Jessie Gallan, the oldest woman in Scotland, celebrated her 108th birthday on January 2. Gallan was born on a farm, in a tiny two-room cottage, and then went on to work at a hotel that was visited by the Queen and the Queen Mother during her time on staff there. Her tip to lead such a long, healthy life has nothing to do with kale or anti-aging cream. She told the Daily Mail, “My secret to a long life has been staying away from men. They’re just more trouble than they’re worth.” Oh, and porridge. “I also made sure that I got plenty of exercise, eat a nice warm bowl of porridge every morning and have never gotten married.” Great tip, Jessie! [Daily Mail UK]
A new, convincing (albeit small) study in the journal Nature Neuroscience has shown that a chemical called flavanols extracted from cocoa beans can reverse age-related memory loss. The participants, aged 50 to 69, drank powdered cocoa flavanols mixed with milk or water and took memory tests. The group that took a higher dose of flavanols showed speed in memory and cognition that would reflect a 30-year reversal. Keep reading »
“What’s great about 60 is you are through with the bullshit — it means you are really and truly through. Now, Camille Cosby had told me at 40 that happens, but 40 you’re still … in the race, you’re still competitive. And at 50, you’re still like, ‘Do I need to?’ 60? You are chilled. You are chilled, and you have nothing to prove, and you can sit above that perch with a sense of knowing that you are who you want to be, inside and out, and it’s good. Life is good. 60 and a week, baby!”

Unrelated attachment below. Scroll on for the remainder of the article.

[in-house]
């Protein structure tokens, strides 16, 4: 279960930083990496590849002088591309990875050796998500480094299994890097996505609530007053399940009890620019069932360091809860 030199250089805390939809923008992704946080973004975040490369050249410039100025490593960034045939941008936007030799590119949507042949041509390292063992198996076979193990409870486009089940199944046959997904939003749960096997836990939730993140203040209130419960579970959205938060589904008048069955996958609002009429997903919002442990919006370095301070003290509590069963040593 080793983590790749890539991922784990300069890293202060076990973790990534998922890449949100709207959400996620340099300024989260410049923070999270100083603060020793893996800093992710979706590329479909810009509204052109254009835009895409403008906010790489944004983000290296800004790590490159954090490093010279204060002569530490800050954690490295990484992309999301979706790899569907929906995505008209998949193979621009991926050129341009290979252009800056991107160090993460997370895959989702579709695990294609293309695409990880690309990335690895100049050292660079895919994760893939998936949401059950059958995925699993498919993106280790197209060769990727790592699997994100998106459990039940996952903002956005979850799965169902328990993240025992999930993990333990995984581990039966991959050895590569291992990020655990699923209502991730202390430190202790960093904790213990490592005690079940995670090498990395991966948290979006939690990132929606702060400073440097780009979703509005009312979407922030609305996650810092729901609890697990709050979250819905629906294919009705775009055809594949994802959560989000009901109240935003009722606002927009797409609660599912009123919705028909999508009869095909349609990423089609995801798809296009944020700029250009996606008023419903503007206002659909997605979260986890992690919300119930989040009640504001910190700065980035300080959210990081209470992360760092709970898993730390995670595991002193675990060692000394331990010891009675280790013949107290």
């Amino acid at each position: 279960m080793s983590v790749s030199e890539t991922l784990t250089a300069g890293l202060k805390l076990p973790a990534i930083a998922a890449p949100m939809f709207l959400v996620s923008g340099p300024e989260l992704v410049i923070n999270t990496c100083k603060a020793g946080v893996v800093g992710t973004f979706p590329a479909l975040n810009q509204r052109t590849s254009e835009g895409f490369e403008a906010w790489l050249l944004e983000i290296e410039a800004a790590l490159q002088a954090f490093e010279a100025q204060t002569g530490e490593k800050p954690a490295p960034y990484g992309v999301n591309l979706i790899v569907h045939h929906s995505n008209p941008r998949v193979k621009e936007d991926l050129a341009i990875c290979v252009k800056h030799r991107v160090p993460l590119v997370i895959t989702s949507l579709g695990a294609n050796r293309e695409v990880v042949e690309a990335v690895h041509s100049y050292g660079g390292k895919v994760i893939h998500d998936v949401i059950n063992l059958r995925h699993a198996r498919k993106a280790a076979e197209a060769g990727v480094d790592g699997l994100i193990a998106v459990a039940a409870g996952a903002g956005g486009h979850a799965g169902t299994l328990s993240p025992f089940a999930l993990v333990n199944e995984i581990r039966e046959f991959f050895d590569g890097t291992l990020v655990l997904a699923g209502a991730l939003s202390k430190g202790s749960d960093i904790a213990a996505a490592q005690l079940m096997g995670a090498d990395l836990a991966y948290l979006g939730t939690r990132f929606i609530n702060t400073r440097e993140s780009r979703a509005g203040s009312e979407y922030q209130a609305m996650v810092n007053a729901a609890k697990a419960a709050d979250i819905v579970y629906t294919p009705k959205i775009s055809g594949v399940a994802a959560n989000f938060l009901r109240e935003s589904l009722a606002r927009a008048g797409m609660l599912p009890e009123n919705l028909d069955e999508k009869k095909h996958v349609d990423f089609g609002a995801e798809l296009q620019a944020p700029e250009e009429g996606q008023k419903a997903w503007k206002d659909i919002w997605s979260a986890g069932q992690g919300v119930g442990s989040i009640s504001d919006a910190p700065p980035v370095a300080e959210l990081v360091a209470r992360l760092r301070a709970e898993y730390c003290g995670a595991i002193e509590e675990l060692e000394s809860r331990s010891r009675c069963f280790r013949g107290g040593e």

I’ve long been a believer in Oprah’s awesomeness, but she said it even better herself at the Santa Barbara International Film Festival when she was asked about her recent 60th birthday. Good news! Some day you will no longer give a fuck. That sounds pretty damn glorious to me. Somebody sign me up for this “aging” stuff. Oprah also mentioned how lucky she felt to even reach 60 at all when so many people’s lives are cut short far too soon. She is one classy lady. [People]
“I’d like to think that I can age as naturally as possible. I don’t want to come out condemning anything anybody does, because I think that all of these things can contribute to making people feel better about themselves, and that’s great. But I also want to look like myself. I mean, we’re not going to live forever. I feel like I’d like to be 90. I’d like to be 100. I may not be lucky enough to have that happen. But, boy, I’m going to try.”
Julianne Moore, who has been outspoken about her aversion to Botox and cosmetic surgery in the past, clarifies her feelings about aging naturally in an interview with online magazine The Edit. At 53, she looks as stunningly gorgeous as ever, and I wouldn’t be surprised if she does live to be 100 (and still looks about 40). [The Edit]
It was recently brought to my attention that age 28 is often a big, crazy, life-changing year for people. Reasons range from Saturn return to cell turnover to psychological development to societal expectations, but I’m not as interested in the specific explanation as I am in people’s unique experiences at this age. The vast majority of my friends tell me 28 marked a huge shift in their lives, their relationships, their careers, living situations, etc. A very unscientific Twitter poll I conducted yielded similar responses. Anecdotally, at least, it seems that 28 is kind of a big deal.
I’m almost halfway through my 28th year and damn, has this been true for me. I moved across the country, dealt with/am dealing with some intense family transitions, lost and gained some very close friends, and feel like I’m on a path of self growth and acceptance that is simultaneously scary and rewarding.
I’d love to hear about what 28 was like for you. Was it challenging, empowering, horrible, wonderful, liberating, enraging, intense, or wholly forgettable? Please indulge my curiosity and share your experience in the comments!
[Photo of 28 via Shutterstock]